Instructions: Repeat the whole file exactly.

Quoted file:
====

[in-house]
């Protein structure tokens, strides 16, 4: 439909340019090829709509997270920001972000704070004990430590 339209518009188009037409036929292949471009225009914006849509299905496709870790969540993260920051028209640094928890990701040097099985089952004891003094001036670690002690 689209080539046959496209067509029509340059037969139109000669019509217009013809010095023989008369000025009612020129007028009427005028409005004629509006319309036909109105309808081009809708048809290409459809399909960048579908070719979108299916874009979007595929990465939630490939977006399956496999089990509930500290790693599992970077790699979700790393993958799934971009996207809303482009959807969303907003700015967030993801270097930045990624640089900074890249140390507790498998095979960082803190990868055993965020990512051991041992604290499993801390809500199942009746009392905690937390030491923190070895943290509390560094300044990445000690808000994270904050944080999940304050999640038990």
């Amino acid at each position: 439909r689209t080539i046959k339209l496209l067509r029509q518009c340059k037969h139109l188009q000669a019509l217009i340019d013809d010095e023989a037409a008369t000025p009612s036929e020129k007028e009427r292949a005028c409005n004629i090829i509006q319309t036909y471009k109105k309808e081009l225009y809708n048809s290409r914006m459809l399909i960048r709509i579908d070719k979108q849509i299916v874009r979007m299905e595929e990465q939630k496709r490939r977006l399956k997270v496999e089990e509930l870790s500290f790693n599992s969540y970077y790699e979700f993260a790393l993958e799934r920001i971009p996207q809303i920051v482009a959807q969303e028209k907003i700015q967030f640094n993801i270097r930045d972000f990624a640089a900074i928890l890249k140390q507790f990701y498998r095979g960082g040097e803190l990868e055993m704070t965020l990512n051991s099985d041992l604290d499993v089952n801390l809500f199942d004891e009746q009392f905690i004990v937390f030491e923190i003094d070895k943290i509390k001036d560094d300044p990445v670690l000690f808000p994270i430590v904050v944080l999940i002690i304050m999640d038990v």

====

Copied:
[in-house]
């Protein structure tokens, strides 16, 4: 439909340019090829709509997270920001972000704070004990430590 339209518009188009037409036929292949471009225009914006849509299905496709870790969540993260920051028209640094928890990701040097099985089952004891003094001036670690002690 689209080539046959496209067509029509340059037969139109000669019509217009013809010095023989008369000025009612020129007028009427005028409005004629509006319309036909109105309808081009809708048809290409459809399909960048579908070719979108299916874009979007595929990465939630490939977006399956496999089990509930500290790693599992970077790699979700790393993958799934971009996207809303482009959807969303907003700015967030993801270097930045990624640089900074890249140390507790498998095979960082803190990868055993965020990512051991041992604290499993801390809500199942009746009392905690937390030491923190070895943290509390560094300044990445000690808000994270904050944080999940304050999640038990």
């Amino acid at each position: 439909r689209t080539i046959k339209l496209l067509r029509q518009c340059k037969h139109l188009q000669a019509l217009i340019d013809d010095e023989a037409a008369t000025p009612s036929e020129k007028e009427r292949a005028c409005n004629i090829i509006q319309t036909y471009k109105k309808e081009l225009y809708n048809s290409r914006m459809l399909i960048r709509i579908d070719k979108q849509i299916v874009r979007m299905e595929e990465q939630k496709r490939r977006l399956k997270v496999e089990e509930l870790s500290f790693n599992s969540y970077y790699e979700f993260a790393l993958e799934r920001i971009p996207q809303i920051v482009a959807q969303e028209k907003i700015q967030f640094n993801i270097r930045d972000f990624a640089a900074i928890l890249k140390q507790f990701y498998r095979g960082g040097e803190l990868e055993m704070t965020l990512n051991s099985d041992l604290d499993v089952n801390l809500f199942d004891e009746q009392f905690i004990v937390f030491e923190i003094d070895k943290i509390k001036d560094d300044p990445v670690l000690f808000p994270i430590v904050v944080l999940i002690i304050m999640d038990v």